On a visit to a dealership to work with a new service manager, I had the following conversation:
Service Manager: “I just handed out paychecks yesterday and a lot of my technicians had really low flat-rate hours for the pay period.”
Me: “When did you first realize the hours were going to be that low?”
Service Manager: “When I was handing out the checks.”
This was for a 20-technician shop and a 2-week pay period. Granted, he was new, but I have seen the same thing with experienced service managers as well.
When should he have known that the productivity of the shop was too low? Not with half of the month gone. What should your technicians' daily objectives be, and are you looking at the number?
It is easy to calculate how many hours of labor your service department needs to produce to be profitable.
You need the following: total department expenses (including fixed), labor gross-profit percentage and overall effective labor rate. Here's the calculation (followed with sample numbers):
Expenses ÷ gross profit percentage ÷ effective labor rate = hours of labor.
$50,000 ÷ 68% ÷ $75.00 = 980.4 flat rate hours.
If technicians were all equal, they would each need to contribute equally towards that goal. But technicians are not equal in their ability to produce billable hours of labor. So how do you set individual daily objectives?
Begin by looking at a 10-week period and a 6-month period of technician flat-rate hours produced to calculate two average weeks.
Using the higher of the two averages, rank the technicians as to their contribution to cost of sale. Use the following guideline to set new daily objectives:
- Highest cost 1/3 of technicians, increase objective by 5%
- Middle cost 1/3 of technicians, increase objective by 10%
- Lowest cost 1/3 of technicians, increase objective by 15%
Increasing the average daily hours using these guidelines has a two-fold effect.
First, your highest contributors to cost of sale often are your highest producers. Can you realistically expect them to increase productivity by only an additional 5%?
Second, as you increase the production from your lower cost-of-sale technicians (typically the ones with the most room for improvement) you should expect a 15% production increase and you will increase your gross profit margin.
You will see an increase in production and gross-profit percentage by following this rule.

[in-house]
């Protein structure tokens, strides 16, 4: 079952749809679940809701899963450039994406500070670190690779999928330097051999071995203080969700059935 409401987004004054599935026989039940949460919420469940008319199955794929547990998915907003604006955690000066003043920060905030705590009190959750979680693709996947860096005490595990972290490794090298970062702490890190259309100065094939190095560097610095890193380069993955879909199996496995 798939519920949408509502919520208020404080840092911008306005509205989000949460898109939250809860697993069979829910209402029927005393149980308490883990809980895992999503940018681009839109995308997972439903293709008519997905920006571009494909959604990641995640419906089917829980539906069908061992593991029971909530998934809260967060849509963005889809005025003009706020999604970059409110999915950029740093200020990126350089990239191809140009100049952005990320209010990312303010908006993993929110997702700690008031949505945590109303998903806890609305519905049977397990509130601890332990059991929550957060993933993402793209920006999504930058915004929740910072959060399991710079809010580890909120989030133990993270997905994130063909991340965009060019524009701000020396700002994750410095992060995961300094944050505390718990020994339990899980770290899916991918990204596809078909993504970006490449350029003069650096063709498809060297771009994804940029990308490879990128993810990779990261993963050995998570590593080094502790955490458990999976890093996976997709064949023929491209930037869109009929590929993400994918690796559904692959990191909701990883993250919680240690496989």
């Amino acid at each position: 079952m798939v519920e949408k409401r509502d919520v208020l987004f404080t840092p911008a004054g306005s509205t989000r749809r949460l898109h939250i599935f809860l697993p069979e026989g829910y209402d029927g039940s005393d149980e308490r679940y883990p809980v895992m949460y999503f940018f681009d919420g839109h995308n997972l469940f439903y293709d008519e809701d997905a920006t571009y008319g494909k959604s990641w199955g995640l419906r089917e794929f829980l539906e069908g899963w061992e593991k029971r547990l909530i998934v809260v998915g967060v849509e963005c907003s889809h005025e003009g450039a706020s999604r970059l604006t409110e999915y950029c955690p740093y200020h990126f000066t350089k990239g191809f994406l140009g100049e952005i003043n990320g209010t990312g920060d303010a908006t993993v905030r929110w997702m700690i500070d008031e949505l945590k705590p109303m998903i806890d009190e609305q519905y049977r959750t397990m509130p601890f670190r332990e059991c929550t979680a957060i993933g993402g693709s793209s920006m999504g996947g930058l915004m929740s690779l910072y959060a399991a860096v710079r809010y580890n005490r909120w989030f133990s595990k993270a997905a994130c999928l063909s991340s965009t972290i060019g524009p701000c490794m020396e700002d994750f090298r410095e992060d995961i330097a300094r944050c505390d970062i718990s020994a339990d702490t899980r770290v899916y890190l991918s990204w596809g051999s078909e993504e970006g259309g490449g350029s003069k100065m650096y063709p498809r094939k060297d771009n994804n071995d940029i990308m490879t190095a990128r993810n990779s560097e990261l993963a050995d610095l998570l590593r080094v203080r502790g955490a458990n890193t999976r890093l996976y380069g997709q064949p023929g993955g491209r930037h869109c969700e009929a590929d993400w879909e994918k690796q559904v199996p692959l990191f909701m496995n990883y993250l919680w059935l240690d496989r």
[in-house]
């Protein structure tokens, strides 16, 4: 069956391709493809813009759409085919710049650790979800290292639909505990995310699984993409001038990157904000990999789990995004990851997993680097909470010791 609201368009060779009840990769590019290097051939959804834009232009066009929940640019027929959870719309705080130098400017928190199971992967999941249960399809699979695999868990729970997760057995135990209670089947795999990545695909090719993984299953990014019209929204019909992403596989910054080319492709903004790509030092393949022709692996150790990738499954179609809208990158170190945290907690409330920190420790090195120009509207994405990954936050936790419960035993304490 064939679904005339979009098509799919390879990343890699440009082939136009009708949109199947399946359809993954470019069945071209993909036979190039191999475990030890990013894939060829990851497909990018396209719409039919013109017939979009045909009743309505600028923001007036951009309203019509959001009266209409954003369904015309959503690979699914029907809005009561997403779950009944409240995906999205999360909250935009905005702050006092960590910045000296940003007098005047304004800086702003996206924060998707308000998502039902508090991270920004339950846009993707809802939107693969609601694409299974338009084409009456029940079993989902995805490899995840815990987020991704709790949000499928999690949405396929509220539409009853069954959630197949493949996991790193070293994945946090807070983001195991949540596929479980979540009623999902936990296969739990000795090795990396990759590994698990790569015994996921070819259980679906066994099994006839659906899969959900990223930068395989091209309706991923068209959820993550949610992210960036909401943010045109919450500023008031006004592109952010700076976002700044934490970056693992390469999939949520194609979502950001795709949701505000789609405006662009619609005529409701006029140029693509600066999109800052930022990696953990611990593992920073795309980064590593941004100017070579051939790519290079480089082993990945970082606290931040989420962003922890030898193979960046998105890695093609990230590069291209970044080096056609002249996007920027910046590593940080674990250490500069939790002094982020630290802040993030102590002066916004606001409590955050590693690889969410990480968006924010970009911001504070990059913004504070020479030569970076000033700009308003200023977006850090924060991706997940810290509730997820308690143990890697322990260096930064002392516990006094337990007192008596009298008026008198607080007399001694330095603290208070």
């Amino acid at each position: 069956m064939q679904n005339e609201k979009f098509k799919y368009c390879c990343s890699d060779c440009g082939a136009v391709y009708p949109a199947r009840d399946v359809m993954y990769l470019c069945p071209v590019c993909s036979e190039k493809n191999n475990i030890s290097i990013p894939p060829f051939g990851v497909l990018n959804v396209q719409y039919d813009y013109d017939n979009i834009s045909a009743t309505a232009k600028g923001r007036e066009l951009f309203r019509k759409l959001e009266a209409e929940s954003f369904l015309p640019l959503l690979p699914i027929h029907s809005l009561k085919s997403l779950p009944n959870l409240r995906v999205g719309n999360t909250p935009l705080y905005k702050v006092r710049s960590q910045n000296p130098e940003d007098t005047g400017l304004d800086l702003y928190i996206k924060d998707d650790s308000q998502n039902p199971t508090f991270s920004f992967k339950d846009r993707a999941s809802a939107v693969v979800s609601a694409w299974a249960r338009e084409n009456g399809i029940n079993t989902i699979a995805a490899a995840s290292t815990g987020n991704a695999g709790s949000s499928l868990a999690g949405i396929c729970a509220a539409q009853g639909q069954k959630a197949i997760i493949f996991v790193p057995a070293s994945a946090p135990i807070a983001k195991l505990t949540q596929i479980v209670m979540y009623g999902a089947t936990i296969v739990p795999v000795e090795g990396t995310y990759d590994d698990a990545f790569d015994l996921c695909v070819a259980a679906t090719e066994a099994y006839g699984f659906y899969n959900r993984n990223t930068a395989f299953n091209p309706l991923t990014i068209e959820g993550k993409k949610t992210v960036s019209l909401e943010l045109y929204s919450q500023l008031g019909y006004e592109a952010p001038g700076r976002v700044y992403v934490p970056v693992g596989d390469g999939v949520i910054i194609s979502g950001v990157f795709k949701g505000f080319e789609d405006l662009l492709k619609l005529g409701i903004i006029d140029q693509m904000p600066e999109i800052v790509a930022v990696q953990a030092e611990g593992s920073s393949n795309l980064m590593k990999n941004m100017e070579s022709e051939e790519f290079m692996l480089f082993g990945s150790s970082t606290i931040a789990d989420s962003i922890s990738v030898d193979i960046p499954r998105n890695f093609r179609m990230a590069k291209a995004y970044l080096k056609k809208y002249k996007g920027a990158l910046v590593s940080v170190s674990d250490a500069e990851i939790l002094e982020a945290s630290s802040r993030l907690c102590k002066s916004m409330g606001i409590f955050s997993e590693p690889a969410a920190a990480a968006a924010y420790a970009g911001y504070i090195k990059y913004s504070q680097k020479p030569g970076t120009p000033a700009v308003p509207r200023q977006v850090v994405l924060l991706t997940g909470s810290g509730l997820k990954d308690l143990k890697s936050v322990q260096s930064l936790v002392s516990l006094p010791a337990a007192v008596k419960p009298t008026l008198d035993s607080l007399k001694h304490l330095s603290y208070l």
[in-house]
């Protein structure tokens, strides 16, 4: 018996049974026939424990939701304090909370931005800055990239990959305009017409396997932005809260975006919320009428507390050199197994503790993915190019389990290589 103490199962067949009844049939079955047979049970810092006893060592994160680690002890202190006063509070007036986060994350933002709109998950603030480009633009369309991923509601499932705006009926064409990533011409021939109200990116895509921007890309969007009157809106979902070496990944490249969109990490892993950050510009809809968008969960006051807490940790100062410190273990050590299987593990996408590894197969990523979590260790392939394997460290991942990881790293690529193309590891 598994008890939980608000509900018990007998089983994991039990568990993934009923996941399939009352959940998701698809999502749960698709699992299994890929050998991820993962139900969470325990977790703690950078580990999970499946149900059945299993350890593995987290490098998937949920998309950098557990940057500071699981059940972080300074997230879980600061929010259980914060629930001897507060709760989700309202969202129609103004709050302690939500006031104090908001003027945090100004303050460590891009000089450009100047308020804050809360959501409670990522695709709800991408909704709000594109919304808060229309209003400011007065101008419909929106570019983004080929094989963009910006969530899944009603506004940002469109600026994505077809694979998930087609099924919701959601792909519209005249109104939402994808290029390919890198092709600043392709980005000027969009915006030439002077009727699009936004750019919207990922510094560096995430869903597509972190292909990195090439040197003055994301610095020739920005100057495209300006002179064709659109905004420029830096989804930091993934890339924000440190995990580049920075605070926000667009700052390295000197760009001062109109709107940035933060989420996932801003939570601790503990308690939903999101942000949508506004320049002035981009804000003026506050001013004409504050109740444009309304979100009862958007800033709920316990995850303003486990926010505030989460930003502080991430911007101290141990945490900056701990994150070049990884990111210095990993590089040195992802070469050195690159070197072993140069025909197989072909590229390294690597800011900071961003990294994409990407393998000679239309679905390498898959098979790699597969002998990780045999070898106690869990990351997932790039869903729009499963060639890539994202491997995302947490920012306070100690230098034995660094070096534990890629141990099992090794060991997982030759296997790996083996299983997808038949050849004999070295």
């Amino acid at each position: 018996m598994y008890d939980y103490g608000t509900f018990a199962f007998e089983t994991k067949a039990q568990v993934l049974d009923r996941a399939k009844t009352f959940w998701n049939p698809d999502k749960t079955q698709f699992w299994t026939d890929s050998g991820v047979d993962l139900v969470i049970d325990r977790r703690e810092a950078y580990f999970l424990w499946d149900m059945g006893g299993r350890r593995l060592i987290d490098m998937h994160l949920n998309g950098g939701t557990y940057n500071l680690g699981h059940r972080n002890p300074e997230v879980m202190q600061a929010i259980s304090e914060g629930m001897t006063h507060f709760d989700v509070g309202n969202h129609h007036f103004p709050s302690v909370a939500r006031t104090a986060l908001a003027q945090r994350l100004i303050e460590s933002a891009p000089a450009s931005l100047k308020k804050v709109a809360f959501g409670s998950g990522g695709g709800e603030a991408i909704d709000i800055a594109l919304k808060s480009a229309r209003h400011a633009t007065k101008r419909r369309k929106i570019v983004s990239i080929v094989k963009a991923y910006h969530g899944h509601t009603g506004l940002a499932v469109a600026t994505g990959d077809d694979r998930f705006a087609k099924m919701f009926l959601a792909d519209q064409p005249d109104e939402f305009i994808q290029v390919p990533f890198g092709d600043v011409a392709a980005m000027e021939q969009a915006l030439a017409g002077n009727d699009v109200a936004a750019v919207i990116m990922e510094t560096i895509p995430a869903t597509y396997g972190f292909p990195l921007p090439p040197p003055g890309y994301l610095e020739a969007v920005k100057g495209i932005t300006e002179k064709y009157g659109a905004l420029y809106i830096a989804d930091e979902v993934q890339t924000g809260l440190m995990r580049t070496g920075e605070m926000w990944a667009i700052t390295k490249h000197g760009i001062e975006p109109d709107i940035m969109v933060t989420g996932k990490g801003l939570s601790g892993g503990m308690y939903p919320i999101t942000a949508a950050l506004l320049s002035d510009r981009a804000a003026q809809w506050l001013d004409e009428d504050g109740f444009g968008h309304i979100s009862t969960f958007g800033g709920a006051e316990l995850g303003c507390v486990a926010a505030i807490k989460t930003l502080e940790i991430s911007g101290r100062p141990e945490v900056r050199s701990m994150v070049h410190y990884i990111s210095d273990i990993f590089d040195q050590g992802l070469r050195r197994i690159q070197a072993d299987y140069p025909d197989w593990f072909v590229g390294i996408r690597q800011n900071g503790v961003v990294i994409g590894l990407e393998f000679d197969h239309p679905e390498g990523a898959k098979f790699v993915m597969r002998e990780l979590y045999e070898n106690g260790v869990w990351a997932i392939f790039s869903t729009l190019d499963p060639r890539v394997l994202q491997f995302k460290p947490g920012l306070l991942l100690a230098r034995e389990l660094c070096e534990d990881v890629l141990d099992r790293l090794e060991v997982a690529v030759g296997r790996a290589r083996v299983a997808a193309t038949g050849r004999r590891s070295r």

With daily objectives set, monitor technician production daily and compare actual hours to objectives. Your technicians need to know someone is looking at this.
It helps them manage their time and work. In our technician interviews, they often tell us they want this information.
In smaller dealership, the service manager may be best suited to review this with technicians. Elsewhere, it may be advisors, group leaders or production managers.
If a technician fails to hit daily production objective three days in a row, a meeting must determine the cause and set corrective action.
Tracking the technicians “hit ratio” or the times they reach their production objective is important to help determine if or when an objective should be adjusted. We should expect our technicians to reach their objective 60% to 80% of the time.
In the early 1900s, a factory tested a theory that productivity would increase if the lighting in the plant were turned up. So every day they increased the lighting a little bit and recorded the productivity.
As the lighting increased, productivity increased. Then they began to lower the lighting everyday and recorded the results. The productivity continued to increase!
Turns out, the productivity had nothing to do with the lighting. Productivity increased because it was being tracked.
So look at the numbers every day, not just after you realized your technicians had a lousy pay period.
Mark Sappington is a consultant with AtCon in Birmingham, AL. He can be reached at 800-692-2719.
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